In 1971, John Francis witnessed an oil spill in San Francisco Bay that inspired him to give up all forms of motorized transportation. A few months later, he took a vow of silence that lasted 17 years, and also embarked on a silent walk across America with the intention of raising environmental consciousness and promoting world peace. After he reached the East Coast, the U.N. Environment Programme named him a Goodwill Ambassador, and the U.S. government recruited him to write oil spill regulations in the wake of the Exxon Valdez disaster.
Since then, Francis has founded and directs Planetwalk , a nonprofit environmental education group. Read more about Francis’s incredible experiences in his book, Planetwalker: How to Change Your World One Step at a Time, or listen to his 2008 TED talk.
What does “the good life” mean to you? And how did you come to this vision?
For me, the good life is waking each morning, thankful for the miracle of life and all that comes with it. If we have our health, that is a blessed thing. So having Gratitude.
What’s the one thing you enjoy most about your lifestyle?
I am coming from a journey—a lifestyle—where I had spent 22 years only walking and 17 of those years maintaining silence. What I enjoy now is recognizing the connectivity between that part of my life and my lifestyle today, which still has me on a journey. Now, though, I work with students and others to bring walking to them as a vehicle to learn formally in schools—and informally, just as a human being.
Is there anything at all about your life these days that you really wish you could change or improve?
After walking and studying the environment for so long, informally and formally, I realized that because people are part of the environment, our first opportunity to treat the environment in a positive or sustainable way—or even to begin to understand what sustainability is—is in how we treat one another. So, I would like to be even more engaged in community.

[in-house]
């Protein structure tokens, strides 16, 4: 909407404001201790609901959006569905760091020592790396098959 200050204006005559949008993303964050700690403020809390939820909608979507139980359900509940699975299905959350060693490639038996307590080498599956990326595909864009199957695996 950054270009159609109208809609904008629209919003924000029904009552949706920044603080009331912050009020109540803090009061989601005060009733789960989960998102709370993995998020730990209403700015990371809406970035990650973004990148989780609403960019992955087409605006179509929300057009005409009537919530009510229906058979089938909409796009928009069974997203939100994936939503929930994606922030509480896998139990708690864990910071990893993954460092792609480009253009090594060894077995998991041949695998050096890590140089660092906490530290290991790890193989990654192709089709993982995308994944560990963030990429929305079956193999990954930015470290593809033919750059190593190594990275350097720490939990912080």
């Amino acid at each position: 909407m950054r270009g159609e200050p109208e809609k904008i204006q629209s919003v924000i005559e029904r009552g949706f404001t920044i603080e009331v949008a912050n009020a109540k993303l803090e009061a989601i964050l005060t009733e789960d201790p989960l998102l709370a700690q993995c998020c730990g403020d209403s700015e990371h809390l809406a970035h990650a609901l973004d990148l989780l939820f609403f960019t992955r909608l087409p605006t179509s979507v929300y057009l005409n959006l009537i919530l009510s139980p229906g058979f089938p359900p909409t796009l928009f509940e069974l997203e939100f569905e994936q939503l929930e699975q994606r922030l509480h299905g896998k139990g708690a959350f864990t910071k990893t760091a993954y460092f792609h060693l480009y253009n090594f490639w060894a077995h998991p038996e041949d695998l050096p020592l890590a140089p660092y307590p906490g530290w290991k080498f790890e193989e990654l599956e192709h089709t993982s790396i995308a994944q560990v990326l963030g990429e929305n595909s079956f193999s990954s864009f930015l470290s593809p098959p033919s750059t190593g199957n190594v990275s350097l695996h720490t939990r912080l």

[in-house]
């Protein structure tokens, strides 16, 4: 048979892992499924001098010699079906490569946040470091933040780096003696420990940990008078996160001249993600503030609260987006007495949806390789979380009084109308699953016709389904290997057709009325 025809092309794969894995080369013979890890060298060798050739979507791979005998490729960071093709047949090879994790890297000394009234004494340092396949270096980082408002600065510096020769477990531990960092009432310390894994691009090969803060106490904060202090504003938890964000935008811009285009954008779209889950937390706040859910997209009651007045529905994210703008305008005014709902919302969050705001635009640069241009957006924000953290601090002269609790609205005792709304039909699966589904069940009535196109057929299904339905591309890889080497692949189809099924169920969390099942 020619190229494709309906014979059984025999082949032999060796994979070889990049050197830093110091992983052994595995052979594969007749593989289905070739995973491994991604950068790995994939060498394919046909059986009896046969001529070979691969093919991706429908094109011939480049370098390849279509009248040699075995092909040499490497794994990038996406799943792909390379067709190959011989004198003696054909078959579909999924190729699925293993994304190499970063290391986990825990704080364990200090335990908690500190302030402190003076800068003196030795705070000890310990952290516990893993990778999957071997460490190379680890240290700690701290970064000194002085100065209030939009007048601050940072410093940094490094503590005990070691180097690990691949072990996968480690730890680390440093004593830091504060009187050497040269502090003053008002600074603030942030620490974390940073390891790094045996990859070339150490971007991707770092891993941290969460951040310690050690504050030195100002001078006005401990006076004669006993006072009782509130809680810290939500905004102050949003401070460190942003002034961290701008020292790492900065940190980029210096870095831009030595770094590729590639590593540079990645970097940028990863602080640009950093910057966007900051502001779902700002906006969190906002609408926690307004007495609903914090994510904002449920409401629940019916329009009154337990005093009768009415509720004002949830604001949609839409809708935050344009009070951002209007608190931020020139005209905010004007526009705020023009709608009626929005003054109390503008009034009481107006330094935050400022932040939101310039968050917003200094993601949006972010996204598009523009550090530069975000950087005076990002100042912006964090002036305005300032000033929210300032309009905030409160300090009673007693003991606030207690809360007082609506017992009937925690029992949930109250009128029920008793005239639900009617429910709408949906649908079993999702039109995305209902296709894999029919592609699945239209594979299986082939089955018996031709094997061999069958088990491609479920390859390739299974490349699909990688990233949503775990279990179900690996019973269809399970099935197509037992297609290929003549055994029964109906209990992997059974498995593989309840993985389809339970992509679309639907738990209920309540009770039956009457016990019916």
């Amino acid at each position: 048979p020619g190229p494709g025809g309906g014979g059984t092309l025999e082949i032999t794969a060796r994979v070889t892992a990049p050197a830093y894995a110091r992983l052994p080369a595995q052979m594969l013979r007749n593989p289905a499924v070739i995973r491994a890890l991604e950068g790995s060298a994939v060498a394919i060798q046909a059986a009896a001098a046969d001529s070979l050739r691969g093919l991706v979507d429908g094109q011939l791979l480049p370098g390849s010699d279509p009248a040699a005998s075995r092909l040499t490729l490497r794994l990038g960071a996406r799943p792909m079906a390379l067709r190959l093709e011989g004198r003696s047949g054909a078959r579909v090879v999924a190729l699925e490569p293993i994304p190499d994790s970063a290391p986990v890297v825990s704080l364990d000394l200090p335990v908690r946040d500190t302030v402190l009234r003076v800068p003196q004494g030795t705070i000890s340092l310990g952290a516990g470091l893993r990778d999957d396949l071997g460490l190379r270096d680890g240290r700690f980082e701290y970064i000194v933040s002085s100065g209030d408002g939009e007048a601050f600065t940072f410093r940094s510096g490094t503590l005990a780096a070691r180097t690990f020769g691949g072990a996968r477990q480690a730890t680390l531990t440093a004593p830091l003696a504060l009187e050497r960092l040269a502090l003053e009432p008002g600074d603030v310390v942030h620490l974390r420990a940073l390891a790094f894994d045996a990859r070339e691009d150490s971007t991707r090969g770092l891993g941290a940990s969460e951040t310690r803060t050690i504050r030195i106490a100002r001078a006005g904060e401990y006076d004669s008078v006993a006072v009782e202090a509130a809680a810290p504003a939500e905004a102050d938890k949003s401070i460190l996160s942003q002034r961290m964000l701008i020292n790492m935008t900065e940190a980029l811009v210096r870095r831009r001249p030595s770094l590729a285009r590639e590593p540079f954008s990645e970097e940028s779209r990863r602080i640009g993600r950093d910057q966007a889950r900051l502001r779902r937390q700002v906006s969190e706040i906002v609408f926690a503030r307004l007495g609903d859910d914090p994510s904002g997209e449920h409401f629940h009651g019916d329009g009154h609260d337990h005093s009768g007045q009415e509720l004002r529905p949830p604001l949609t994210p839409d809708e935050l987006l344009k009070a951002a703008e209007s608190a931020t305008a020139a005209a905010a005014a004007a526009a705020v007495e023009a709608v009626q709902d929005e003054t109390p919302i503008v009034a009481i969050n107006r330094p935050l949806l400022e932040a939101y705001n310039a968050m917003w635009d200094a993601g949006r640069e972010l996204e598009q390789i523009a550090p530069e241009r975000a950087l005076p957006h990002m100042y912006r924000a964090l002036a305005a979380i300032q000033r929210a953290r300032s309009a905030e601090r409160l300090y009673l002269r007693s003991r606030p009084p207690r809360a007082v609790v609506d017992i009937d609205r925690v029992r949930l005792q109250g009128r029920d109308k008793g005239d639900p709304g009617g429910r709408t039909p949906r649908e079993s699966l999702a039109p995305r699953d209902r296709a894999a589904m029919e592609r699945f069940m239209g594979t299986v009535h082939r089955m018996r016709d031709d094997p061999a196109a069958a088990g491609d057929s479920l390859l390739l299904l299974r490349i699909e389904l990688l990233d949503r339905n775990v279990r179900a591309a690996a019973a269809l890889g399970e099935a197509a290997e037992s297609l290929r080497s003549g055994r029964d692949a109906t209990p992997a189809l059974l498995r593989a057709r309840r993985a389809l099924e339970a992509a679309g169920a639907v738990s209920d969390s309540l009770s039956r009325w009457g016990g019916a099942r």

Tell us a little about the work that you do.
My work these days is very eclectic. I continue to develop Planetwalk, the environmental education nonprofit, and within that, I am developing a walking education program, “Semester-on Foot,” in which students go on a walk, visit communities, and do community services while remaining connected to their learning institution through digital and distance learning technologies. Planetlines is an environmental education curriculum, K-University, that employs GPS and digital technology to help students learn and share their journey with others. If you think there is some overlap there, you are right.
Describe some ways in which you are involved in your community.
My kids go to West Cape May Elementary School, our small rural public school with an enrollment of 82 students. With other parents, I engage the students with stories of Planetwalk, and I am looking to develop Planetlines, the environmental education curriculum I mentioned earlier.
Besides environmental education, I am campaigning to be one of three Borough Commissioners. One of the three eventually takes on the role as Mayor. While this is my first foray into seeking political office, my running mates and myself see our campaign as community service.
For many, your lifestyle is considered “outside the mainstream.” Does this present any challenges, and, if so, how do you deal with them?
This is a very interesting question, because now I seem very different than the person who stopped riding in automobiles for 22 years and stopped speaking for 17 years. Today, I am married with children, own a home with a mortgage, drive a car (albeit a hybrid), fly in planes, and talk. I still travel, and my work remains eclectic. But whether I am teaching as a visiting professor, speaking in front of a professional organization, designing curricula, leading a Planetwalk, or running for Mayor, my “outside the mainstream” story and experience contribute a great deal to who I am now. The challenge for me is to be in the present. Each morning, I try to reflect on the journey that has brought me to this place, and then begin again.
Please describe any new skills or hobbies that you’re really excited about or that you would love to learn if you had the time and resources.
Besides learning new languages, I would like to walk more, paint more, and play music more. I think that all those things are within me. Taking my own advice, “We only need to begin.”
What is the best piece of advice you have ever received?
Keep it simple, and always be willing to question yourself.
New Dream's "Living the Dream" series profiles folks from around the world who are living lives focused on “more of what matters.” If you or someone you know is living the New Dream, please contact us—we're looking for inspiring stories to share!